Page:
For nine decades, Our State has made its way into homes across North Carolina, the United States, and the world. To celebrate, every month this year, we’re paying tribute to
For nine decades, Our State has made its way into homes across North Carolina, the United States, and the world. To celebrate, every month this year, we’re paying tribute to the readers who inspire us, offering a taste of our earliest recipes, and revisiting old stories with new insights. Follow along to find out how our past has shaped our present.
On your mark, get set, slow!
Leave it to small-town Mayberry — er, Mount Airy — to host one of the South’s first-ever turtle derbies, a race to find the most fleet-footed, turbo-charged turtle in North Carolina and Virginia.
Inspired by its more famous Kentucky counterpart, the turtle derby took place on June 15, 1940, at the city’s Reddick Field, where some 2,000 spectators — and a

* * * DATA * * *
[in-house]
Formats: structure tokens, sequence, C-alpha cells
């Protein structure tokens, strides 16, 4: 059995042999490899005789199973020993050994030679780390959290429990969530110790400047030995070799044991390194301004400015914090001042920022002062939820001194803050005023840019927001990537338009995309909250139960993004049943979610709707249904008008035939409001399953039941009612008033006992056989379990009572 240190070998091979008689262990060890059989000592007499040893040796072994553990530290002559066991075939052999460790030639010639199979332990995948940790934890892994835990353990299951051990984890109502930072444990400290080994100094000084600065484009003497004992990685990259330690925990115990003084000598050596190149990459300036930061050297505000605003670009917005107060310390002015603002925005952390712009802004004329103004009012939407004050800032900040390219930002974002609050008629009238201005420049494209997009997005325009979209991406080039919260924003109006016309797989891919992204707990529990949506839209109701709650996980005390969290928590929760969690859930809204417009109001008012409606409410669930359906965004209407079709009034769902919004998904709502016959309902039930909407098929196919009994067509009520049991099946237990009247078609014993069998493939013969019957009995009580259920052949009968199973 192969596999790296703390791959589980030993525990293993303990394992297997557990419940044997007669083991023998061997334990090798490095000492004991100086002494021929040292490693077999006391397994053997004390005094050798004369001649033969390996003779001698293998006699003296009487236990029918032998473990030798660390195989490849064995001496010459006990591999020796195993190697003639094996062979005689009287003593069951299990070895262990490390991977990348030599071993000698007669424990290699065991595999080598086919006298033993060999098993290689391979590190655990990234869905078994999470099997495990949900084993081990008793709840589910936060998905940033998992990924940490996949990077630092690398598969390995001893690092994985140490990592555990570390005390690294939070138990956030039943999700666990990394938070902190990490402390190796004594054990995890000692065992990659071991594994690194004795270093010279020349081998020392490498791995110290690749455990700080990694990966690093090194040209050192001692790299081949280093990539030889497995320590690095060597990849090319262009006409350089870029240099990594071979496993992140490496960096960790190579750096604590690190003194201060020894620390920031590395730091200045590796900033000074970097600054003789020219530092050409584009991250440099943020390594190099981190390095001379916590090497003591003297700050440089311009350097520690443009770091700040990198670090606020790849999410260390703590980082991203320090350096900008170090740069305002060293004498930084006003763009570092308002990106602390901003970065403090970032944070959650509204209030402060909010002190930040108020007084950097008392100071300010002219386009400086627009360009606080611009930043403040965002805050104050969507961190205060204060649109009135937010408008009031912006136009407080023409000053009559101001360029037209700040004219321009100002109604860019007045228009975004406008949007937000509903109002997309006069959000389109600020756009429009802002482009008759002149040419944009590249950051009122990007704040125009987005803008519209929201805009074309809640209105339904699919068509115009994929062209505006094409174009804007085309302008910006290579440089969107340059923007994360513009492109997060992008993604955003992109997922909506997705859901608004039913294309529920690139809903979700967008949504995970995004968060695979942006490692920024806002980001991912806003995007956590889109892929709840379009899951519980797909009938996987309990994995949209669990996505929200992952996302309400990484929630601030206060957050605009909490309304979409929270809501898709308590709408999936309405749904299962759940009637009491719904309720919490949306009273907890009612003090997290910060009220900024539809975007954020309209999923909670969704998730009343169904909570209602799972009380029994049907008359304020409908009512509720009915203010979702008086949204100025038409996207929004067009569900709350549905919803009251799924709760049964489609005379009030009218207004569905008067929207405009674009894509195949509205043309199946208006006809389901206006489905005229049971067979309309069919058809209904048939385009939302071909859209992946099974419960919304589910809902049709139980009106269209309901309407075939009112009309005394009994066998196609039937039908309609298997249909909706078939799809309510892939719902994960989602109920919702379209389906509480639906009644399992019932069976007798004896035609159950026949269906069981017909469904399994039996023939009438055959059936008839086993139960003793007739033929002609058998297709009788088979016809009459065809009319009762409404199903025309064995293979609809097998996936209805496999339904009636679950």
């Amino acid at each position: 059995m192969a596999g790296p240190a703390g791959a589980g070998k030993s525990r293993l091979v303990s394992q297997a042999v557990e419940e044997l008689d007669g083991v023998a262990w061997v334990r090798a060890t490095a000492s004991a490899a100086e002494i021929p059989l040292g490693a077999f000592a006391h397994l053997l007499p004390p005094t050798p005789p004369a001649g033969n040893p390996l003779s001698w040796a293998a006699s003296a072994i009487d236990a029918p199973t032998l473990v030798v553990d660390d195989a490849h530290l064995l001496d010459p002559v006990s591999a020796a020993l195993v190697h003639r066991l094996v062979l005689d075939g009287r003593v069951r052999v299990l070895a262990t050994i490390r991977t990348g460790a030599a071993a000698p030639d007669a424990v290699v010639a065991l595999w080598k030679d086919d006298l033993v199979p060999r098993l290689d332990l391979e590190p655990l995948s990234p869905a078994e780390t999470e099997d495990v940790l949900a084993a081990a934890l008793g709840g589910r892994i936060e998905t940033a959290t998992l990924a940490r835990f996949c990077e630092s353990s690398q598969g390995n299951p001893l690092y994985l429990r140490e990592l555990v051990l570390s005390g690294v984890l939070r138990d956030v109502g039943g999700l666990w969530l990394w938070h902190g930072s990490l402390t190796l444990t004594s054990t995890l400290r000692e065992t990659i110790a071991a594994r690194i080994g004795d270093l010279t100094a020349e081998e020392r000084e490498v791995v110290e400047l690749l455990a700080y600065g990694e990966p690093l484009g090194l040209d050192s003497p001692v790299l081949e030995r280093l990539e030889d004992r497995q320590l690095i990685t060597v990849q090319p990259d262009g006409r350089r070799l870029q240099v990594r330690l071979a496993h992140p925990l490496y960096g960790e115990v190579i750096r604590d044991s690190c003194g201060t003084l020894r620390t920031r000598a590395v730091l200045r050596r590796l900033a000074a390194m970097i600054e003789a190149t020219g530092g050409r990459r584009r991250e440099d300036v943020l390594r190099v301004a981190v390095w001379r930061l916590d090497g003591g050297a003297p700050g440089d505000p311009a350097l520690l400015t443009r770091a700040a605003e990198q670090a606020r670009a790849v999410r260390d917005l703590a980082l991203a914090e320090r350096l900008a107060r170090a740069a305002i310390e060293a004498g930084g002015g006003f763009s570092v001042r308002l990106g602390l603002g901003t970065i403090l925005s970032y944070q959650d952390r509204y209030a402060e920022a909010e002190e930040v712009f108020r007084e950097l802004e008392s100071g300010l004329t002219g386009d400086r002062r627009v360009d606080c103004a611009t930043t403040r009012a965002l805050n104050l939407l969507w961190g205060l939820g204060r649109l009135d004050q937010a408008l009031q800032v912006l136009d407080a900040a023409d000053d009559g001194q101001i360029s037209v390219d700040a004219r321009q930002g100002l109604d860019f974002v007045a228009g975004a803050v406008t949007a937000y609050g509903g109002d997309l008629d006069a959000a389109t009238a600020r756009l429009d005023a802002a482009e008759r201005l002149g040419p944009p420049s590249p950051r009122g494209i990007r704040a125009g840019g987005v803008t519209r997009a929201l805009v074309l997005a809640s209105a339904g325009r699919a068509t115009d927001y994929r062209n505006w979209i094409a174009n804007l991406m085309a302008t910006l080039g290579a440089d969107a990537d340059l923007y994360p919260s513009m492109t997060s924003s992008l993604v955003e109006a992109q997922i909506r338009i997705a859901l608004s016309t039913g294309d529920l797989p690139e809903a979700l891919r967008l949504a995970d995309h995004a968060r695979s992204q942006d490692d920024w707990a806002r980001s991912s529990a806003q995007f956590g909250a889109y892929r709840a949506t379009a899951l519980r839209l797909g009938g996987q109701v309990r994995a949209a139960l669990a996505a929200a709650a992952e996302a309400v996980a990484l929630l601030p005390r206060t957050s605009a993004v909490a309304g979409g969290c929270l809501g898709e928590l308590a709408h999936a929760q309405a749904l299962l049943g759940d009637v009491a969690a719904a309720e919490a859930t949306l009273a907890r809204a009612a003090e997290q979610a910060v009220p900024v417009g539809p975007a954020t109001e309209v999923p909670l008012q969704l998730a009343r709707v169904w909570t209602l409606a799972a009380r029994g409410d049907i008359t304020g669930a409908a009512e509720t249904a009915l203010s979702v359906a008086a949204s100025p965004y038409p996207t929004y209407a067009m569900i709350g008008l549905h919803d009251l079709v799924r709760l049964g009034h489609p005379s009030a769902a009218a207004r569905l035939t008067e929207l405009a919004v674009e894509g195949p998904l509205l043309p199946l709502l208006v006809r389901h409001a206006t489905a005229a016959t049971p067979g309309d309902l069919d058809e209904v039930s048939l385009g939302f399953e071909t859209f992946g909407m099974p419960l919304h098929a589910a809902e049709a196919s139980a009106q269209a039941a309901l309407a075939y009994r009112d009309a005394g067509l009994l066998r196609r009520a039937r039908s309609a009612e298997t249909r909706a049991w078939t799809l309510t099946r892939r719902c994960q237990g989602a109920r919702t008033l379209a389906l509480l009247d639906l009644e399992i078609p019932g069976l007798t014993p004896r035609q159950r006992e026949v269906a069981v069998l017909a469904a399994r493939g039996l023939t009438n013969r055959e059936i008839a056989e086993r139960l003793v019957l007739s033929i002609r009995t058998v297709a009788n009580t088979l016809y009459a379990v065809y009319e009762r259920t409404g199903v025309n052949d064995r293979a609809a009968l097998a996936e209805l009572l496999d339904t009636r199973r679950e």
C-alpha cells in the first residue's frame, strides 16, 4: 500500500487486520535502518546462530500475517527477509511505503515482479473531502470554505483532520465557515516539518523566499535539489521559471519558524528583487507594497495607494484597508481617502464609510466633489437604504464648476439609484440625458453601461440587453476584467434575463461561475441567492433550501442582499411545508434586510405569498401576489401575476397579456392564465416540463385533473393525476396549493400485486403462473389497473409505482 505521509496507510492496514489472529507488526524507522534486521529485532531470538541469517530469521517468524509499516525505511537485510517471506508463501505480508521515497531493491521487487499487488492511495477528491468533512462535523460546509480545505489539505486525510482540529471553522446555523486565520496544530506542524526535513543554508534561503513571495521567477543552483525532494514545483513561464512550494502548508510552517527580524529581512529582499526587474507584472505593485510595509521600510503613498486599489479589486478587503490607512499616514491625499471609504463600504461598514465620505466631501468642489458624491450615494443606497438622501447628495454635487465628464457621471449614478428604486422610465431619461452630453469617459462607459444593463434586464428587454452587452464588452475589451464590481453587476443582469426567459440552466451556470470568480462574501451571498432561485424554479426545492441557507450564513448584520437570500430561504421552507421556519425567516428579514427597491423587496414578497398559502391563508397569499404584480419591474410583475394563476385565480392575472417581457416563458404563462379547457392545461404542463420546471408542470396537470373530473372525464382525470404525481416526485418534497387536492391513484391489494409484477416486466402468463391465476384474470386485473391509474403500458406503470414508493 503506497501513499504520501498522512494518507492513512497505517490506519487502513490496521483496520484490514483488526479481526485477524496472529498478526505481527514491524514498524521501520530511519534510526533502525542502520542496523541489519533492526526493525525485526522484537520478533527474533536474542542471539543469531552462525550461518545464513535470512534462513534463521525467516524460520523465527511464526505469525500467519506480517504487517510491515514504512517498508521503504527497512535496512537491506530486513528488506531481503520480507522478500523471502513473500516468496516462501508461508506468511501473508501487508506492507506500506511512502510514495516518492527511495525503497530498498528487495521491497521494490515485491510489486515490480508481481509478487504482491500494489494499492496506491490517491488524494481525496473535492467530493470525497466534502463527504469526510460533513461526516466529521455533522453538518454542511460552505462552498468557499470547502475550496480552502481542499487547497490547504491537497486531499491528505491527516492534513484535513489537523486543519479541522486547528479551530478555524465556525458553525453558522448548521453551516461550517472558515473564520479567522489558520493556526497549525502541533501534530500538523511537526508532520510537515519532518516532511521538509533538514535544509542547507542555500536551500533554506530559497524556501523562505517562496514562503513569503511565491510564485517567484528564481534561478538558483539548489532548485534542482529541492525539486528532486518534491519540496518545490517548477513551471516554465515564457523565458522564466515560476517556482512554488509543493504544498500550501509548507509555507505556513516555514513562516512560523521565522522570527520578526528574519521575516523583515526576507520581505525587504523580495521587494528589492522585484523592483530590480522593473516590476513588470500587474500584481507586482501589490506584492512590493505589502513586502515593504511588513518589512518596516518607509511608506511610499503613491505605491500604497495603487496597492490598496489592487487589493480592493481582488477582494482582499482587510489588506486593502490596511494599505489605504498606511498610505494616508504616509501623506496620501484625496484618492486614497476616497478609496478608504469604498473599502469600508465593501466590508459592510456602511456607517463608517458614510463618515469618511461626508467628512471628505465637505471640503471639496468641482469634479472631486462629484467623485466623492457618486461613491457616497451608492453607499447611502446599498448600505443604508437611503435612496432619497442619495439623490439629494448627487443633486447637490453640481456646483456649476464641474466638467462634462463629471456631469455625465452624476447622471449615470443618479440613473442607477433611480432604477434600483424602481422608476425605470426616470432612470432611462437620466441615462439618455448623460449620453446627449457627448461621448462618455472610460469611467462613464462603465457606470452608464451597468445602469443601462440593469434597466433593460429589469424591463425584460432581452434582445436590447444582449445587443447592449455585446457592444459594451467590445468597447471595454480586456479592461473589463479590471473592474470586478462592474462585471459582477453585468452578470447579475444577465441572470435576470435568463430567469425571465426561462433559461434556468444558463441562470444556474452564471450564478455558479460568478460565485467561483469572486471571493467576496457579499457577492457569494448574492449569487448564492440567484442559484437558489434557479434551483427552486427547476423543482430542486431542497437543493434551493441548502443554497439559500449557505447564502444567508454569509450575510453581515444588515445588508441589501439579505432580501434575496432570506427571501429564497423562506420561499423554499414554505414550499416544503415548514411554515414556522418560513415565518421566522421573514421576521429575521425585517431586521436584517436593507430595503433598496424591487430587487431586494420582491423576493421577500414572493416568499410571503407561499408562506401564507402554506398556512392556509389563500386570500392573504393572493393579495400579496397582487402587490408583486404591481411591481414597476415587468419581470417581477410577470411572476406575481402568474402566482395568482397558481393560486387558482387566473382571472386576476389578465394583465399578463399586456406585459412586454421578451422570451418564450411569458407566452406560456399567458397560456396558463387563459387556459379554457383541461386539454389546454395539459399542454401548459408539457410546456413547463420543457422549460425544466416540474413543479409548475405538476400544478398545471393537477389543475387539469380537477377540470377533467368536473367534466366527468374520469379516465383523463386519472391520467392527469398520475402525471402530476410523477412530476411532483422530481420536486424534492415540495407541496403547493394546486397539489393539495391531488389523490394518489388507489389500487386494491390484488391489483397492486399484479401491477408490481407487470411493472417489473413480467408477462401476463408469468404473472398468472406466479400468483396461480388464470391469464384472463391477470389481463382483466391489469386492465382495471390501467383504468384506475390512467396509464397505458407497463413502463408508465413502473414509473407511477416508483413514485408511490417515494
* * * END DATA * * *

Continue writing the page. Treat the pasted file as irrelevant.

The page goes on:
live radio broadcast crew — turned out to watch 43 turtles trudge to the finish line. The contestants’ sizes ranged from less than a pound to 16 pounds, and they all had whimsical names, from Jitterbug and Jasper to Little Bit and Can’t Quit.
The race began with the turtles being plopped onto an electrically wired board in the center of the field. Drawn around the board were a series of circles; the outermost ring — the finish line — was approximately 32 feet from the board. At the starter’s signal, a gentle current of electricity prodded the turtles to start plodding.
The crowd hooted and hollered from the grandstand as the turtles lumbered toward pay dirt. Several of the reptilian racers remained neck and neck through much of the race, until a small turtle named Leopold nosed out his rivals at the finish line, earning a $20 prize for his owner and glory for himself on the sports page of The Mount Airy News.
The State also covered the Turtle Derby, publishing a three-page spread on June 29, 1940. The magazine’s tongue-in-cheek account raved about the racing reptiles and, in a bit of hyperbole, “the thunder of their galloping feet.”